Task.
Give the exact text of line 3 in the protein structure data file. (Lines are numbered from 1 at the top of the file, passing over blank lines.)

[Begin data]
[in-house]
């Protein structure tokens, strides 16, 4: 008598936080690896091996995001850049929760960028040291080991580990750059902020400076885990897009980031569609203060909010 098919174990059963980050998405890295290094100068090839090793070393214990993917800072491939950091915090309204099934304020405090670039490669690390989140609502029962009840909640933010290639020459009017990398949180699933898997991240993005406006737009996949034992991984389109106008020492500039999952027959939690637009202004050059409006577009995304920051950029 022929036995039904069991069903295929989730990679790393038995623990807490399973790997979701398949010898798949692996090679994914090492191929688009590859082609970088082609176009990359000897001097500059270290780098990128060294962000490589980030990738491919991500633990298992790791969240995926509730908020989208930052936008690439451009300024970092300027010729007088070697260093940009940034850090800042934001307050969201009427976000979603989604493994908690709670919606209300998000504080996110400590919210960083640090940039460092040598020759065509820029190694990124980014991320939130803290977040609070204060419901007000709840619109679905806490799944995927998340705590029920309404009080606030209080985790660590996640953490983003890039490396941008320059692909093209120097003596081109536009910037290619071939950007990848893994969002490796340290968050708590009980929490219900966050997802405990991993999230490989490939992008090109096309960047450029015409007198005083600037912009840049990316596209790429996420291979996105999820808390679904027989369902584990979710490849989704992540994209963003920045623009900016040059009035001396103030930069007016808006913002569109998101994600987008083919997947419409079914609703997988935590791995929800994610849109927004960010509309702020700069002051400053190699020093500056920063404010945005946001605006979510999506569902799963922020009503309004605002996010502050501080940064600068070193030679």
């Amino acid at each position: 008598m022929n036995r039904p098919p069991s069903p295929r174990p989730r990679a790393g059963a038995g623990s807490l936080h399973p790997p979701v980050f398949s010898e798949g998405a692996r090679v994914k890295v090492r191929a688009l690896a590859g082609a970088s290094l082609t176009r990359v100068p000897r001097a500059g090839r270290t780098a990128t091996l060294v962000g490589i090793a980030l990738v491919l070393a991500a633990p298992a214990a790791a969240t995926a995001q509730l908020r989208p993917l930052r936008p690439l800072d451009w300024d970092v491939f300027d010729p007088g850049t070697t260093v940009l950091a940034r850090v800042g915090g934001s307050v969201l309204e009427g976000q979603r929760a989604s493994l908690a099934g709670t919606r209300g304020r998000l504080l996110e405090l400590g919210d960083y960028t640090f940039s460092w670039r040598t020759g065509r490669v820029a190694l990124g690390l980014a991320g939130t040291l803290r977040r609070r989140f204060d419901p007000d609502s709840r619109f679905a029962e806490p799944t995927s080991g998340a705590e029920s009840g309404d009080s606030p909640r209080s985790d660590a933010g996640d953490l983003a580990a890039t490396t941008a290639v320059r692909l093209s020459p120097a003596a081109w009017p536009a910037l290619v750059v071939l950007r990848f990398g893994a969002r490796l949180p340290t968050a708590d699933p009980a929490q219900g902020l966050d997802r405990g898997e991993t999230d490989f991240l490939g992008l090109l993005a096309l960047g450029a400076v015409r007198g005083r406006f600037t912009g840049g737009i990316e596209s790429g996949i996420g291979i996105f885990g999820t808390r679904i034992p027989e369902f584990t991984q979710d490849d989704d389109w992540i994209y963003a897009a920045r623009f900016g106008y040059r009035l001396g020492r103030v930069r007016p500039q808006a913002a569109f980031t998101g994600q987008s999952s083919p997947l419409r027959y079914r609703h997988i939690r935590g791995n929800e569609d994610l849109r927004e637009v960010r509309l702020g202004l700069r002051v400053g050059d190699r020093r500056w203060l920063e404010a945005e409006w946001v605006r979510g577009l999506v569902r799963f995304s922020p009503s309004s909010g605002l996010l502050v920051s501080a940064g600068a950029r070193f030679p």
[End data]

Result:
């Amino acid at each position: 008598m022929n036995r039904p098919p069991s069903p295929r174990p989730r990679a790393g059963a038995g623990s807490l936080h399973p790997p979701v980050f398949s010898e798949g998405a692996r090679v994914k890295v090492r191929a688009l690896a590859g082609a970088s290094l082609t176009r990359v100068p000897r001097a500059g090839r270290t780098a990128t091996l060294v962000g490589i090793a980030l990738v491919l070393a991500a633990p298992a214990a790791a969240t995926a995001q509730l908020r989208p993917l930052r936008p690439l800072d451009w300024d970092v491939f300027d010729p007088g850049t070697t260093v940009l950091a940034r850090v800042g915090g934001s307050v969201l309204e009427g976000q979603r929760a989604s493994l908690a099934g709670t919606r209300g304020r998000l504080l996110e405090l400590g919210d960083y960028t640090f940039s460092w670039r040598t020759g065509r490669v820029a190694l990124g690390l980014a991320g939130t040291l803290r977040r609070r989140f204060d419901p007000d609502s709840r619109f679905a029962e806490p799944t995927s080991g998340a705590e029920s009840g309404d009080s606030p909640r209080s985790d660590a933010g996640d953490l983003a580990a890039t490396t941008a290639v320059r692909l093209s020459p120097a003596a081109w009017p536009a910037l290619v750059v071939l950007r990848f990398g893994a969002r490796l949180p340290t968050a708590d699933p009980a929490q219900g902020l966050d997802r405990g898997e991993t999230d490989f991240l490939g992008l090109l993005a096309l960047g450029a400076v015409r007198g005083r406006f600037t912009g840049g737009i990316e596209s790429g996949i996420g291979i996105f885990g999820t808390r679904i034992p027989e369902f584990t991984q979710d490849d989704d389109w992540i994209y963003a897009a920045r623009f900016g106008y040059r009035l001396g020492r103030v930069r007016p500039q808006a913002a569109f980031t998101g994600q987008s999952s083919p997947l419409r027959y079914r609703h997988i939690r935590g791995n929800e569609d994610l849109r927004e637009v960010r509309l702020g202004l700069r002051v400053g050059d190699r020093r500056w203060l920063e404010a945005e409006w946001v605006r979510g577009l999506v569902r799963f995304s922020p009503s309004s909010g605002l996010l502050v920051s501080a940064g600068a950029r070193f030679p």